Drug development tools (DDTs) is a broad term used for any method, material, or measure that support drug development. A common example of a DDT is biomarkers, which are are used in clinical trials as indicators of normal biological and/or pathological process, or as indicators of the biological response to the treatment investigated.
In order to optimize drug development, it is essential that DDTs are widely available within the pharmaceutical industry. Therefore, the U.S. FDA established DDT Qualification Programs with the following objectives:
- To accelerate the development of drugs and the subsequent regulatory review process by making DDTs publicly available.
- Encouraging the continuous development of novel DDTs to fill unmet needs.
- Encouraging innovation in drug development.
In late 2020, the U.S. FDA launched “Innovative Science and Technology Approaches for New Drugs” (ISTAND); a pilot program to encourage the development of DDTs that will be significantly valuable to the drug development process, but do not have existing regulatory pathways within the DDT Qualification Programs.
As the pharmaceutical industry strives to optimize every part of the development process and support patient care while minimizing costs through digital and technological innovation, it is crucial that pharmaceutical companies understand all regulatory pathways available that offer support and collaboration in their endeavours.
What Do ISTAND Submissions Look Like?
Prior to the ISTAND program, pharmaceutical companies that used non-traditional methods of drug development had to endure a complex regulatory process: with each submission, they had to provide extensive evaluation studies to the U.S. FDA in order to get their product approved.
The ISTAND program has made the use of non-traditional methods easier.
To fit within ISTAND’s scope, DDTs must meet certain submission criteria. A few broad examples of DDT submissions that may be considered for the program include:
- Tools that enable remote or decentralized trials: For example, patient-performed digital photography in dermatology trials.
- Tools that advance our understanding of drugs: For example, microphysiological systems such as 3D tissue chips to assess the safety or efficacy of a drug.
- Tools that use digital health technologies: For example, using artificial intelligence (AI)-based approaches to evaluate patients, develop novel endpoints, or inform study design.
As of writing this article, the ISTAND program is still in the pilot phase. This means that as of opening submissions in 2022, the U.S. FDA will accept only 2-4 applications per year, and the selection process focuses on two key factors:
- What impact will the DDT have on public health?
- How feasibly can the DDT be implemented?
The ISTAND Submission Process
The ISTAND program’s DDT qualification process involves three steps: the submission of a Letter of Intent (LOI) to the U.S. FDA, the development of a Qualification Plan, and a Full Qualification Package.
The LOI must outline what the submission is, its context of use, and its applicability to the ISTAND Pilot Program. Full details regarding the content of the LOI can be found in the U.S. FDA’s guidance document. When the U.S. FDA receives a complete LOI, ISTAND program staff will conduct a comprehensive review to decide if the submission can be accepted and subjected to clinical review. Acceptance is based on the quality of the submission, the need it addresses, and its feasibility.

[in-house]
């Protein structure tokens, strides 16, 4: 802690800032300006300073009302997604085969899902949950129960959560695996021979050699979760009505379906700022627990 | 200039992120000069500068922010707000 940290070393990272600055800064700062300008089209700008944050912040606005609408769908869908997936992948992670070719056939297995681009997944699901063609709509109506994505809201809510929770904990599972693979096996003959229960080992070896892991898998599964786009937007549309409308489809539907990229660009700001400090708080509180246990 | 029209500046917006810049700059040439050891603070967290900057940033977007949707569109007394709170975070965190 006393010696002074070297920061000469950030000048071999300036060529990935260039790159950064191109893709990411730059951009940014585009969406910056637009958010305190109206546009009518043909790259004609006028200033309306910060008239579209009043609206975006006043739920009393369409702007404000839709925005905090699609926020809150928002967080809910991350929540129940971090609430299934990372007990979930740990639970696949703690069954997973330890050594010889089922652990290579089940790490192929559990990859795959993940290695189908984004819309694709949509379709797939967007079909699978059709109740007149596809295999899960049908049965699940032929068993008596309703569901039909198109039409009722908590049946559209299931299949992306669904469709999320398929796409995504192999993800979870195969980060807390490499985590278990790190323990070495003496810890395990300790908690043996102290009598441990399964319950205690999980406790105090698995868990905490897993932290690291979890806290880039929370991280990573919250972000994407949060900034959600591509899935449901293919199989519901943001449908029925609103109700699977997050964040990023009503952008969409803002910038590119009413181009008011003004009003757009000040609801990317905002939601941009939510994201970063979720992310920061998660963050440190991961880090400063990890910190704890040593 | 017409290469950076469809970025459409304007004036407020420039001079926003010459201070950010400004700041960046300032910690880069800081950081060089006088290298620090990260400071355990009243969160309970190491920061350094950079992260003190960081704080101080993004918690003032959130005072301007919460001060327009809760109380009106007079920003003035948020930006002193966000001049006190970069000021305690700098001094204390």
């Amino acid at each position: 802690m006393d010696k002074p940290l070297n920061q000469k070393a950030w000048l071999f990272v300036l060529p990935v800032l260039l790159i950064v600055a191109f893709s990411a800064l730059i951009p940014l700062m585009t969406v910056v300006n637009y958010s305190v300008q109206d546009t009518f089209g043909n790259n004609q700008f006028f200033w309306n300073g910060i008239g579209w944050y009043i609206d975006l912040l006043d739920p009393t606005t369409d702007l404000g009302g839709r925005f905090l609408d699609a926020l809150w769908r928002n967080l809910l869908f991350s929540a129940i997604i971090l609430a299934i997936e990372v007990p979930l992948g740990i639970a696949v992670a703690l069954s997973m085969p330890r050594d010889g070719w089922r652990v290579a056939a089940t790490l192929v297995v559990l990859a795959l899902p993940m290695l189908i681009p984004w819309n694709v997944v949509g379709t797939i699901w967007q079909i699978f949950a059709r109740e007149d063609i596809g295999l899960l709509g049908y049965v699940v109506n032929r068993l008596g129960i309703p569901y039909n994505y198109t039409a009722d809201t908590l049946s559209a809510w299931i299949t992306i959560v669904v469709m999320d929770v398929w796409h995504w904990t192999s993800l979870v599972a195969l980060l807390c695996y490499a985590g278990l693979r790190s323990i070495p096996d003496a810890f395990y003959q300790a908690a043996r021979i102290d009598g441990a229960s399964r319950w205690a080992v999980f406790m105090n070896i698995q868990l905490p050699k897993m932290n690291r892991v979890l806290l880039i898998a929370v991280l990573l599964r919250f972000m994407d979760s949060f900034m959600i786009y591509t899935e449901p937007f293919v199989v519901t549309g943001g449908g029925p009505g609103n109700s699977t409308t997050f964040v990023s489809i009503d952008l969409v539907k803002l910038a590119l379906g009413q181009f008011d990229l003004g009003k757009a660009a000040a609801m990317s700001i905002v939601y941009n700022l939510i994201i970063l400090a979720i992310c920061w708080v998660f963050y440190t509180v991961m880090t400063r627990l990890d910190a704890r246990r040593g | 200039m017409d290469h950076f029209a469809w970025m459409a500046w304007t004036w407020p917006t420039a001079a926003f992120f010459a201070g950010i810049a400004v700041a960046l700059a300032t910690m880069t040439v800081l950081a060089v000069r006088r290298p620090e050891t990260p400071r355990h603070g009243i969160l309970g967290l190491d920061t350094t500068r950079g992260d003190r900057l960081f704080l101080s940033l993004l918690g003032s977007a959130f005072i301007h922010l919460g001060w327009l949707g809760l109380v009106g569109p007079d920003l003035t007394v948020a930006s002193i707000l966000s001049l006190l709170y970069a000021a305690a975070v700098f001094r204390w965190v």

If a LOI is accepted, the U.S. FDA will work with the applicant to develop a Qualification Plan (QP) and, ultimately, a Full Qualification Package (FQP). However, qualification may not be the best path forward for all DDTs. In such cases, the ISTAND program will assist the applicant in finding the best course of action.
Though there is particular interest in how the ISTAND program can help facilitate the use of AI-based and digital health technology-based methods in drug development, to date, only one submission that falls into those criteria has been formally accepted.
The AI-Generated Clinical Outcome Assessment (AI-COA™)
On the 23rd of January, 2024, the U.S. FDA announced the acceptance of the first AI-based and digital health technology-based project into ISTAND. Developed by Deliberate AI—a digital health technology company founded in 2020 that aims to revolutionize psychiatric care—AI-COA™ is an assessment tool for anxiety and depression that uses multimodal behavioural signal processing and machine learning to quantitatively capture mental health symptoms and assess the severity of anxiety and depression cases. To do this, it captures multiple patient data points including:
- Facial expressions
- Speech behavior
- Physical movements
- Pupil changes
- Vital signs
As traditional mental health assessments tend to be highly subjective, AI-COA™ has the potential to revolutionize how they are conducted during clinical trials of novel treatments for depression and anxiety, with potential extrapolation to other neurological conditions.
The acceptance of AI-COA™ into the ISTAND program indicates that it has scientific merit, addresses a specific drug development need, and can be implemented feasibly and practically within the proposed context of use. Moving forward, the U.S. FDA will be working with Deliberate AI to provide feedback on the next step of the qualification process: developing a Qualification Plan.
The ISTAND Pilot Program is an important step forward in facilitating technological innovation and out-of-the-box thinking in the development of novel treatments for a myriad of disease states. It is an exciting prospect to see what new tools will be accepted into the program going forward, and in the future, how they will impact the drug development process.